“In Marxist philosophy, the term commodity fetishism describes the relationships of production and exchange as social relationships among things (money and merchandise) and not as relationships among people. As a form of reification, commodity fetishism presents value as inherent to the commodities, and not arising from the interpersonal relations that produced the commodity” — Paul Ebeling
Russia’s incursion into Ukraine rest on 2 premises: that a massive show of force would demoralize Kiev; and that Russia’s $630-B in financial reserves would deter anyone who might question the value of the rouble. Both depended on decisions that were beyond President Putin’s control: whether Ukrainians would flee before a column of tanks, and whether the world would continue to grant Russia the privilege of money. Never has money appeared more political it seems.
Gold has long been fetishized throughout the world by central banks and people. But Keynes’ “barbarous relic” is the last gasp of a view that money has an intrinsic value in itself, constituted just by the fact of its existence.
At the end of the 19th Century, successive Tsarist finance ministers imposed immense hardship on the Russian people to accumulate gold reserves, eventually taking Russia on to the gold standard to lend credibility, and international stature.
After Y 1917, the Bolsheviks called their new currency the chervonets, using the old word for the gold coins that had circulated in Imperial Russia as part of an effort to build linguistic confidence in the new regime.
Joseph Stalin regarded Russia’s gold as his greatest asset, and 1 of the principal reasons he refused to take the Soviet Union into IMF membership was that it would have required disclosure of statistical information on Russia’s gold reserves and gold production.
In the 1990s, Russian nationalists exercised influence on Vladimir Putin, taking up the gold theme in a big way. Gold offered a way of resisting the world of the USD and international finance; it stood for real value and carried the historic connotations from the golden religious icons of the Orthodox faith. But if gold cannot be moved in order to be traded, it is useless. If it is stuck in the vaults of the Bank of Russia, it might as well not exist.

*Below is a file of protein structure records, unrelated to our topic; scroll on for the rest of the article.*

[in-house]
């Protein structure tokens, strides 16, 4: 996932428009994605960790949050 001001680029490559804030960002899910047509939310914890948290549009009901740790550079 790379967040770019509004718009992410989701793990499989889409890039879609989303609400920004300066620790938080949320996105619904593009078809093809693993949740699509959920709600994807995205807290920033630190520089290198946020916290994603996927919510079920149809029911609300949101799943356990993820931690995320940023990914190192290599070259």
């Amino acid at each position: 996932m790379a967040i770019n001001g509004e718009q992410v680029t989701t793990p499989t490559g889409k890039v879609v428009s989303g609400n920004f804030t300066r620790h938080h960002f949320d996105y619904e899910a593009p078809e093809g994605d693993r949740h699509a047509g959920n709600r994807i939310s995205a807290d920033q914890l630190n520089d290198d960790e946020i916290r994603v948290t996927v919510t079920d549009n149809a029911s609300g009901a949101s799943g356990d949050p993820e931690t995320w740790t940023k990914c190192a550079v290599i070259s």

There is a new possibility of money as a voting mechanism works. Electronic private currencies aka cryptocurrency, offer a way of expressing dissent, of rendering a financial vote of confidence. The dramatic surge in the bitcoin price since the imposition of Western financial sanctions is an indication of the movement out of Russian funds and assets to crypto.
Most people mistakenly see money as an asset, the old fetishism. But money represents a value, 1 that must be earned. What ultimately makes a currency secure is credibility: the confidence of others. Money is not a shared illusion. It is a series of agreements and customs among and within countries.
Russian troops are now in the Ukrainian city of Kherson and forced their way into the council building, the Mayor said after a day of conflicting claims over whether Moscow had make the first major gain of a city in its invasion that began 8 days ago. So far this incursion has been very costly for Russia.
But, Russia’s Foreign Minister Lavrov said Thursday he believed some foreign leaders are preparing for war against Russia and that Moscow would press on with its military operation in Ukraine until “the end“.
Have a healthy, prosperous day, Keep the Faith!